Even for a country that coped with and ended a near thirty year long civil war, the Covid-19 pandemic has posed an unprecedented challenge, not merely in the area of public health, but also economically of a magnitude that has the potential to cause significant social upheaval. The backbone of Sri Lanka’s economy has been our expatriate worker remittances, tourism and the apparel industry. The global nature of the Covid-19 epidemic, styled a global pandemic by the World Health Organization (WHO), would mean that even after an end to the lock downs not just in Sri Lanka, but also in host countries for our expatriate workers, tourist originating nations and the apparel markets of the USA and the EU, the continuation of social distancing guidelines, virus spread mitigating measures and economic disruption may well cause these industries to not pick up to levels seen in prior years, at least for quite a while. This means serious economic pain and unemployment in Sri Lanka, resulting in social tensions.

As April 25th, the scheduled date for the parliamentary elections, declared with the proclamation dissolving parliament, came and went, the Elections Commission provisionally differed the election to 20th June 2020 and giving every indicator that public health authorities and the Covid-19 pandemic situation rather than any other factor would determine the date of holding the election.  In that context, a looming constitutional conundrum has arisen, as pointed out, late last month, by the Elections Commission to the Secretary to the President. In those now well-known missives, the independent Elections Commission (EC)  brought to the attention of the Secretary to the President, that relevant legislation required that Parliament must be convened three months after dissolution, i.e. by 2nd June, subsequent to the 2nd of March dissolution and the public health situation did not permit the conduct of a parliamentary election before this date. The EC recommended seeking the opinion of the Supreme Court regarding the situation. Even as this article is being penned, there are attempts at persuading the government to withdraw the gazette, which prematurely dissolved parliament and to reconvene the same, to enable all the three arms of the Sri Lankan State, the executive, the legislature and the judiciary, to function effectively to create a unified non-partisan national response to a truly national, apolitical public health and economic challenge. The constitutional and legal provisions of the arguments regarding the dissolution of parliament, the absence of an approved budget, the violation of the approved debt ceiling, amid other legal issues could be better discussed in a different forum and may well end up decided by the Superior Courts, as indeed the constitutional issues of the October 2018 constitutional revolution was decided and resolved judicially.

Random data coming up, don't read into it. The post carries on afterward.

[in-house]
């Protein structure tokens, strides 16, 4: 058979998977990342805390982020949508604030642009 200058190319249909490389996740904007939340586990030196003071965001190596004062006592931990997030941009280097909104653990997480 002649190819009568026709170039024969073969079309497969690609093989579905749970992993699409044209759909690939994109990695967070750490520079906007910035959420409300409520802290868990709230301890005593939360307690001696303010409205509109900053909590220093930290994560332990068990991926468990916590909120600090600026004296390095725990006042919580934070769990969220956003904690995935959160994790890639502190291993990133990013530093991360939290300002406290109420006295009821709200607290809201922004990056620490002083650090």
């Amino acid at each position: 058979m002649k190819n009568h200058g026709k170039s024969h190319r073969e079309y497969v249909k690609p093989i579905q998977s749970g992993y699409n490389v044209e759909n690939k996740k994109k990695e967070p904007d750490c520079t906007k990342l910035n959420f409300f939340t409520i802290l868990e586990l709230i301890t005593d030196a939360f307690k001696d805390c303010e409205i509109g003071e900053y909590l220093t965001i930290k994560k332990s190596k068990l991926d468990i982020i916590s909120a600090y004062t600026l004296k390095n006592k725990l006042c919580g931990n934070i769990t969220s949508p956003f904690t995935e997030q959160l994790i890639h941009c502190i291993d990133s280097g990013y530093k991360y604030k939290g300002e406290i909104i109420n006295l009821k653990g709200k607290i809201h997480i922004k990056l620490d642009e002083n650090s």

However, this article seeks to examine some of the public policy and governance, as opposed to the legal issues, arising from the premature dissolution of parliament and the absence of a functioning legislature during this period of the national fight against the Covid-19. Firstly history, political science and common sense teaches us that facing a common enemy is best done in a united manner, as a common front and together, rather than divided, in factions and in a polarized manner. Accordingly, it would be wise for the government to seek to include the opposition parties and create some bi-partisan consensus on dealing with this very non-political public health issue and its economic and social fall out. A process best done in through the august assembly of Parliament.

On the contrary, the SLPP Administration, having recently won an election in November last year and with every confidence of winning the forthcoming parliamentary election, perceives little or no need for either any opposition cooperation or support. There is little love lost or trust reposed in their political opponents. When the idea of re-summoning parliament and seeking to extend the vote on account, if not pass a budget and other measures aimed at regularizing public finance beyond end April 2020, were first mooted, there were concerns in the highest echelons of the Government, that its minority status in parliament would make it vulnerable when seeking parliamentary approval and possibly open it up to defeat on a money bill and be ousted from office in the legislature. The SLPP had not forgotten the lessons of October 2018, where its minority Administration, sworn in by then President Sirisena, twice consecutively lost motions of no confidence in Parliament.

Avoid politicization and rights violations